Disclaimer, March 1: It's important to clarify that Capcom Arcade Stadium is not a traditional collection of games, but a digital platform available for free in the eShop. You get 1943: The Battle for Midway for free, but aside from that, you need to buy packs of 10 games from different eras. You can find more information here.
With a new generation of consoles now on the market, Capcom has decided to return with yet another compilation of its arcade classics. Capcom Arcade Stadium includes more than 30 games that were released in the arcades from 1984 - 2001, and it also features new in-game challenges and global leaderboards to keep players hooked. We've seen many of these games routinely come to different console generations over the years, so is this collection really worth picking up to experience them again?
With the collection containing more than 30 games, I won't be reviewing everything included, but I'll instead be providing a general overview as to what is on offer. Right off the bat, one thing that I was pleased to see was that many of the heavy hitters you'd expect from a collection like this are included. The line-up includes Street Fighter II, Ghosts n' Goblins, and Commando - three timeless classics that have transcended their stay within the arcades. Sure, these have been included on countless compilations such as the Capcom Classics Collection on PS2 and Xbox, but things would feel incomplete without their inclusion.
As well as these juggernaut titles, there's also games such as Powered Gear and Tatakai no Banka that were only originally available within Japanese arcades. Having these titles included is a real plus, as it means that western players will likely be able to experience new classics that they didn't play themselves personally growing up. A shortcoming of the catalogue, however, is that almost a third of the games fall under the banner of two core series: 194X and Street Fighter. Sure, these are undoubtedly two of Capcom's biggest arcade franchises, but I would have personally favoured a much more varied line-up.
As I grew up in the early 2000s, I completely missed out on the boom of arcade gaming and most of what I experienced within the collection was completely new to me. Three games in particular stood out to me and these were Mega Twin, Cyberbots, and Forgotten Worlds. Cyberbots felt fresh compared to the many other fighters in the collection as it sees you duke it out as giant mechs. Mega Twin is a gorgeous side-scrolling platformer that reminded me a lot of the Wonder Boy series, and Forgotten Worlds is a blisteringly fast shoot-em-up that presents you with plenty of flexibility when it comes to fitting your ship with weapons.
The presentation here is certainly worthy of praise as it evokes that feeling of standing and playing games within a crowded arcade hall. Each game is displayed on its own arcade unit, and whilst you're playing, you can see other units around you lighting up with other games. A subtle but appreciated touch that adds to the authenticity is that you have to physically enter coins into the machine if you are to die and want to continue. The criticism that I have in this regard is that I wish that each arcade unit was themed after the game it displays. Each unit you play has the same basic design and it feels pretty bland to keep looking at.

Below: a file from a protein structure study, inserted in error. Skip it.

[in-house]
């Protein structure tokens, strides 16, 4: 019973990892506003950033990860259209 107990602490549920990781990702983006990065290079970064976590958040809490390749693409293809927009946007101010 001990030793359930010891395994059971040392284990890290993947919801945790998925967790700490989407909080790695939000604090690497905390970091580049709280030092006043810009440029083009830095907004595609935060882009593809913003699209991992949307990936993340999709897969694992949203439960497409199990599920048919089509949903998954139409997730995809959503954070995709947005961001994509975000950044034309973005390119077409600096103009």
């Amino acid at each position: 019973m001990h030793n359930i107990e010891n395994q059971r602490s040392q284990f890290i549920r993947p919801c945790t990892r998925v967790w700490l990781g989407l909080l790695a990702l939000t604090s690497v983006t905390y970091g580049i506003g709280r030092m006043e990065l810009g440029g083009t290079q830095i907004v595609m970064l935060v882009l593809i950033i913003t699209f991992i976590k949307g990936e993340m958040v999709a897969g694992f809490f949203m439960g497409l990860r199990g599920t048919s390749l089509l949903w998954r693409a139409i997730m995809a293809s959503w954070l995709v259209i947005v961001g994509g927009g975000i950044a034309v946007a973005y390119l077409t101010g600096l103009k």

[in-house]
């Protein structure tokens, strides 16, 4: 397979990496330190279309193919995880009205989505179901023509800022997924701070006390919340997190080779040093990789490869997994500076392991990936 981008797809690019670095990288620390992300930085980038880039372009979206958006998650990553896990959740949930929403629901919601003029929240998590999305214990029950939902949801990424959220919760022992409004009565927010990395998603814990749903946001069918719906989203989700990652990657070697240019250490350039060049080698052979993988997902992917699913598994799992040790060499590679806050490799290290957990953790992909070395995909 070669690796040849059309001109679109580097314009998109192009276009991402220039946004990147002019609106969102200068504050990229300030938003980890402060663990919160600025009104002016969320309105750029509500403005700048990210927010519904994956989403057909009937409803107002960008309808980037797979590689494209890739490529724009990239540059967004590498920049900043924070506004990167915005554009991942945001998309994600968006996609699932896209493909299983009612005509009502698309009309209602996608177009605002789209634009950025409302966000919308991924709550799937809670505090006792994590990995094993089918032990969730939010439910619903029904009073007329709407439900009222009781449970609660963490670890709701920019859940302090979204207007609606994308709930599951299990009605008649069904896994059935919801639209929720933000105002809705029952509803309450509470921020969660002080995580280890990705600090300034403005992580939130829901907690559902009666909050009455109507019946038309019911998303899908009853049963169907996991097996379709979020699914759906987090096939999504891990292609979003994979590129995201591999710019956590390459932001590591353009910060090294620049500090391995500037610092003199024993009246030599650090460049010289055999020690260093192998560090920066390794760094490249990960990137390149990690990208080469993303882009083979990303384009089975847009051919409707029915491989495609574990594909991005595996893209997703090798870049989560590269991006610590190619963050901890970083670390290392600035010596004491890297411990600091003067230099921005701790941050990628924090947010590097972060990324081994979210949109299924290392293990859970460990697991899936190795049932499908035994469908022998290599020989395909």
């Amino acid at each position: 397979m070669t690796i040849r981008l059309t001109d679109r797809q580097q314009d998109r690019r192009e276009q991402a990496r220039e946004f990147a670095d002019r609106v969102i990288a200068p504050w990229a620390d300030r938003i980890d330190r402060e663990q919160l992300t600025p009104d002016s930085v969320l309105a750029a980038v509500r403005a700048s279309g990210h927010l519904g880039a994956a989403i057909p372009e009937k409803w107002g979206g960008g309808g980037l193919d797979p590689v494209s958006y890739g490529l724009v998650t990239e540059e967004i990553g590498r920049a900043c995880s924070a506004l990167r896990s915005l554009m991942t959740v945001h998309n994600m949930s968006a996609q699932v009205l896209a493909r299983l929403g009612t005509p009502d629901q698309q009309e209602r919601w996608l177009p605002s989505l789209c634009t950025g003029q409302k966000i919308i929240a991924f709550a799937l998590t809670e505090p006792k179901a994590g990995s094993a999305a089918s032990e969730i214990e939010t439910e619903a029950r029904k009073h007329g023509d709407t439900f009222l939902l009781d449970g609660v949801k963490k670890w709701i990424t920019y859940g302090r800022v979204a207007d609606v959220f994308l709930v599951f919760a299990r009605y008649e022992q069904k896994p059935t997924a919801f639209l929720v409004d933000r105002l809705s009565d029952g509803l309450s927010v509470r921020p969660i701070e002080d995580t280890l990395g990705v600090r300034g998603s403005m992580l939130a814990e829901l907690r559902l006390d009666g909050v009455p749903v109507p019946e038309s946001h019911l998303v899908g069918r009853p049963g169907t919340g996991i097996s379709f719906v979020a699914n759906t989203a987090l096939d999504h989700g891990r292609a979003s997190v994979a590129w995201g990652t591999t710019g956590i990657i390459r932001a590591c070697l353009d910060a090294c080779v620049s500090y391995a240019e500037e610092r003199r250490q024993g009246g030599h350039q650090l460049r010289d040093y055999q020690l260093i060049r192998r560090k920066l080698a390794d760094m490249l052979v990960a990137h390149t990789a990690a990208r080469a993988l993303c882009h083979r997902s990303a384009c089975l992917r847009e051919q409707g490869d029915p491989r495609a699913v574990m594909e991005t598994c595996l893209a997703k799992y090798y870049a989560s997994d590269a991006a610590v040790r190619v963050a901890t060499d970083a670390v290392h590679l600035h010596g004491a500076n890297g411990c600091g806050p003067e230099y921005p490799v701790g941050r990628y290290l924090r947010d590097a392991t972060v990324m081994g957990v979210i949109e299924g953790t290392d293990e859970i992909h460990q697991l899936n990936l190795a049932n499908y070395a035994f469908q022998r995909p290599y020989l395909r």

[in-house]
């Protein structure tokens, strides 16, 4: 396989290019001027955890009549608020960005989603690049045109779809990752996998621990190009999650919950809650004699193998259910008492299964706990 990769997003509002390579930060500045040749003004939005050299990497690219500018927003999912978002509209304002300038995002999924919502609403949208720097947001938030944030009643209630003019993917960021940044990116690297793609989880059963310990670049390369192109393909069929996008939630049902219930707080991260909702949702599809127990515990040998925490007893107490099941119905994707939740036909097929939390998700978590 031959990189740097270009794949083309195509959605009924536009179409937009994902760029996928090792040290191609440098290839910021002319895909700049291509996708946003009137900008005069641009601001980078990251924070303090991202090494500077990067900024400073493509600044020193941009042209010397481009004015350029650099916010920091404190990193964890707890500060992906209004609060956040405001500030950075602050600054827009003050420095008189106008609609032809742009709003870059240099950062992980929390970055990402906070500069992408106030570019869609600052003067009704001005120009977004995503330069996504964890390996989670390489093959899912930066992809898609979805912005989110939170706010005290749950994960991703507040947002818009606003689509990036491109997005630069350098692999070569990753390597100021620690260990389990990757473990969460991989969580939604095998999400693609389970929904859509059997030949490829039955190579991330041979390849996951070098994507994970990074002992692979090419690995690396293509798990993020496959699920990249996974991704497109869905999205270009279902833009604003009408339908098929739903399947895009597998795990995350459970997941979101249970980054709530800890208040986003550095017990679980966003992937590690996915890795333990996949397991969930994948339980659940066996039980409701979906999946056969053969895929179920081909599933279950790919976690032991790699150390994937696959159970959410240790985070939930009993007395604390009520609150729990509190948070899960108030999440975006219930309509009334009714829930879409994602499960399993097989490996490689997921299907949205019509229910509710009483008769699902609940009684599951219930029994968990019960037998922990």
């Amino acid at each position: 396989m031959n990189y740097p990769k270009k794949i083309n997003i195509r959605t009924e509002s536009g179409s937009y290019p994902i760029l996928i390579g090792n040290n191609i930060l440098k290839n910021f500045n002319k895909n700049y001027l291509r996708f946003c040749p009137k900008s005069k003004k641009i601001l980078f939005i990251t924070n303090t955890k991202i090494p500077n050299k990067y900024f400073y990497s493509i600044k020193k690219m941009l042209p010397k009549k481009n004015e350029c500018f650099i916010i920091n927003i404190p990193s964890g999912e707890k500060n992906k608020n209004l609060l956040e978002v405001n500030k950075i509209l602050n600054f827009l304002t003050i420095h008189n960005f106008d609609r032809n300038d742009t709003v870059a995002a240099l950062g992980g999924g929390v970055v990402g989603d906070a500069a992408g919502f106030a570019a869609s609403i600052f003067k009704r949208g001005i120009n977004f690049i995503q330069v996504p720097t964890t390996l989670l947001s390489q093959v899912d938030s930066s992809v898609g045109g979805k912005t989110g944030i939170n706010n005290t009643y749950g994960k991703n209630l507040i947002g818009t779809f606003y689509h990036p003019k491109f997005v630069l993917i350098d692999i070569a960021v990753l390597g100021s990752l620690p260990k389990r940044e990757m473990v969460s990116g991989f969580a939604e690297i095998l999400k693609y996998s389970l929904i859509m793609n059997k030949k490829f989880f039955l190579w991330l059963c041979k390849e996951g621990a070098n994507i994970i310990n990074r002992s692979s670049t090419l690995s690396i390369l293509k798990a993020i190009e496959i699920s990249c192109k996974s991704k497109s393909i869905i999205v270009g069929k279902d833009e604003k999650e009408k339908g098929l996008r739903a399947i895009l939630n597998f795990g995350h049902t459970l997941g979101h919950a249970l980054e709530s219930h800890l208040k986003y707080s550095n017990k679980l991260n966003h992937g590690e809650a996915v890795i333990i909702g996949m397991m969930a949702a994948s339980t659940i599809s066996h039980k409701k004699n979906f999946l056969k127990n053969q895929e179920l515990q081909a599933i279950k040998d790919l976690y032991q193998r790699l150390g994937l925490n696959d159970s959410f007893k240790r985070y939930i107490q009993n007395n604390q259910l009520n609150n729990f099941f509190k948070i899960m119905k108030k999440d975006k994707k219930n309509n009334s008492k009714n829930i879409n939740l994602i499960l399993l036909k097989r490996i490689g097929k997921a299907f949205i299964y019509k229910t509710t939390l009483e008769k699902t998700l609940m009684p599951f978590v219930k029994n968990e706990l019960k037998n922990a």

Just like we've seen in many other retro game collections, there's the opportunity here to create save states and there's the option to rewind. Within each game you can tweak the difficulty level and the game speed, which proved to be an absolute lifesaver in titles like relentlessly punishing Ghost n' Goblins. You can also tweak the size of the display, you can change its orientation, and you can add filters to give the action more of a retro look. What's great too is that you can save individual settings for each arcade cabinet that you use, so you don't need to keep jumping back into the settings every time you switch games.
Alongside these features, there's also a number of challenges that will help to keep players invested. You can compete against the entire community in both score and time-based challenges for each game and there's in-game achievements known as Triumphs that you can unlock. New Special Challenges appear in the game every single week, and they have specific rules such as giving you only one life or making you play upside-down. These just seem like a silly and fun way to help keep the game fresh and challenging for veterans.
Capcom Arcade Stadium is a lovingly-crafted collection that compiles together many of the publisher/developer's finest titles from its glory days within the arcades. Many of its juggernaut franchises like Street Fighter and Ghost n' Goblins are present here, as well as lesser known Japanese exclusive titles such as Powered Gear. It is unfortunately padded out with a few too many titles from the 194X and Street Fighter franchises, but I was willing to overlook this due to the care and attention poured into its many challenges and settings.
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